Literature vs. “Punk Literature”

punkrockThe mid and late 1970s (my teenage years) was not a great time for music. Rock music that had been the soul and catalyst of the 1960s had become simultaneously corporate and excessive. It was boring, over-blown, derivative, and gimmicky…. it was Billy Joel, Paul Simon, and James Taylor or Yes, Kiss, and stadium rock songs with long, boring drum and guitar solos that would go on, and on, and on, and on. It was a dying art-form and we were a dying  generation.

But just in the nick of time, along came punk music: a cultural “f- you” to pretentious and corporate establishment taste-makers. The Ramones, The Sex Pistols, and The Clash stripped rock down to its essential bare-bones: loud, fast, and angry. The punk movement saved music… and my generation.

An interesting article posted at the Sci.Fi/Fantasy site Tor.comentitled “Are Fantasy Tropes a Punk Response to Literature?” has got me thinking again about the punk movement of the 1970s and the artificial distinction that is often made critically and academically between real Literature with a capital “L” and ordinary genre fiction, and the roots of my own personal rebellion against “establishment” literature… a rebellion that includes interest in more than just fantasy novels, for if anything fantasy seems a bit behind the times ultimately in any literary punk movement, if one exists.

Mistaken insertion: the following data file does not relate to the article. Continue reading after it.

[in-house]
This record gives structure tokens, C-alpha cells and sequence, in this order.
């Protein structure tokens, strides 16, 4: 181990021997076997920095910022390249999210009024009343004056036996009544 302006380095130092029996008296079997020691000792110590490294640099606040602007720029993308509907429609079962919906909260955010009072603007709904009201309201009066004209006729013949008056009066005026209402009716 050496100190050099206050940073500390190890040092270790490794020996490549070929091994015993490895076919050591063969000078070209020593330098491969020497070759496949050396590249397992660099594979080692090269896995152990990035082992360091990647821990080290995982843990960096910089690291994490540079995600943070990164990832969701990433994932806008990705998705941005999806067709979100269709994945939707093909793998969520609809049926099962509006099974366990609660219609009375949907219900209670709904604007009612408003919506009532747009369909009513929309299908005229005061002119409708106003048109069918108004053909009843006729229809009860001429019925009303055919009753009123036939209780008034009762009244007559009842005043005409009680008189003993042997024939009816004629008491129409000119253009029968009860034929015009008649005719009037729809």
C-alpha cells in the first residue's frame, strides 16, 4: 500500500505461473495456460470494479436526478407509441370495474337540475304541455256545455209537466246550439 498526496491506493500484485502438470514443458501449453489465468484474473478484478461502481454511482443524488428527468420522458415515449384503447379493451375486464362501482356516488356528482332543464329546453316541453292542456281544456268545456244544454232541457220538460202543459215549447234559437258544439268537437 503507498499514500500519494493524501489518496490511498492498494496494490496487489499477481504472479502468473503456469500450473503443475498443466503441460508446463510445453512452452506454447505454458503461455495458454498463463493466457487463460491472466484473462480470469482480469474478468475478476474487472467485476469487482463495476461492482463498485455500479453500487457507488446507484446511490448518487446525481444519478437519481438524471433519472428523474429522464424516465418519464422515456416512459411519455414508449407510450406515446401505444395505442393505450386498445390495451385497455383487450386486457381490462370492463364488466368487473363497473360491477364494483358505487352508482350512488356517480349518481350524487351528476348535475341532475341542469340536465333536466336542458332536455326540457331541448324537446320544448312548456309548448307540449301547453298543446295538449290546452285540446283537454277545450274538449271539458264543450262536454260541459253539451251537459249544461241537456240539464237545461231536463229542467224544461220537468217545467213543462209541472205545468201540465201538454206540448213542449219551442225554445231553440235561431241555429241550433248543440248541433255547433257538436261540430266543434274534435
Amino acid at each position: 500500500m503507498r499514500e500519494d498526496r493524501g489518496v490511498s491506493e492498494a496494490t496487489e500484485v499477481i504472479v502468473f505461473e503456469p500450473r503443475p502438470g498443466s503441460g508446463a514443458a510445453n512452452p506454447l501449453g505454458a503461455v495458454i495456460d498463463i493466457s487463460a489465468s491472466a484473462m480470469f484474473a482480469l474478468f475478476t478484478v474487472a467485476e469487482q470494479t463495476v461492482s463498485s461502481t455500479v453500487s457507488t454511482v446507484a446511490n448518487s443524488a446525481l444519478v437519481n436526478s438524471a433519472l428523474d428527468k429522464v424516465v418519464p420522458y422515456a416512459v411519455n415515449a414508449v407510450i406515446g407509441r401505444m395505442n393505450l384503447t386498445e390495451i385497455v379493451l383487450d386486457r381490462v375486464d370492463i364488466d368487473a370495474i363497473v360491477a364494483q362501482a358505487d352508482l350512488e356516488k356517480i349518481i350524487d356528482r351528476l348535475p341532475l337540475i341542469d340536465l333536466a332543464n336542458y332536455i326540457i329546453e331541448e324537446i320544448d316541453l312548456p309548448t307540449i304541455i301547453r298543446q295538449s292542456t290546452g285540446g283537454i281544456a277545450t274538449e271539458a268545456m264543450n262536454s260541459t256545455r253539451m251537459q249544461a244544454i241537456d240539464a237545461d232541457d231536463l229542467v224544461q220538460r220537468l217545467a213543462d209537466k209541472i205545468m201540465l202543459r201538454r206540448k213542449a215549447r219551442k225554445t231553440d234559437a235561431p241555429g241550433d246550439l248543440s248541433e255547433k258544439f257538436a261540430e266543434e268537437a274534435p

As I have written elsewhere here on MontanaWriter (and yes… I am quoting myself):

The distinction between literary and genre fictions (mysteries, westerns, fantasy, and sci.fi.) is largely an artificial one. Those who still insist on making anachronistic literary distinctions do it for the same reason that all snobs make such declarations, self-aggrandizing assholery.

The only distinctions that can legitimately be made in literature are between good writing and bad writing and good stories and bad stories. When a work of fiction takes hold of your imagination, when the language continually invites you to turn pages the writer has done his or her job. When the book haunts you and you can remember it years and years later, the writer has written a masterpiece.

I began in my 30s to read genre fiction for the first time in my life because I was looking for literature that was stripped down to its essential bare-bones: action, plot, and dialog. I was looking for something more than Oprah Book Club books and New York Times best-sellers that seem all too often simultaneously corporate and excessive:  boring, over-blown, derivative, and gimmicky. I wanted literature… loud, fast, and angry.

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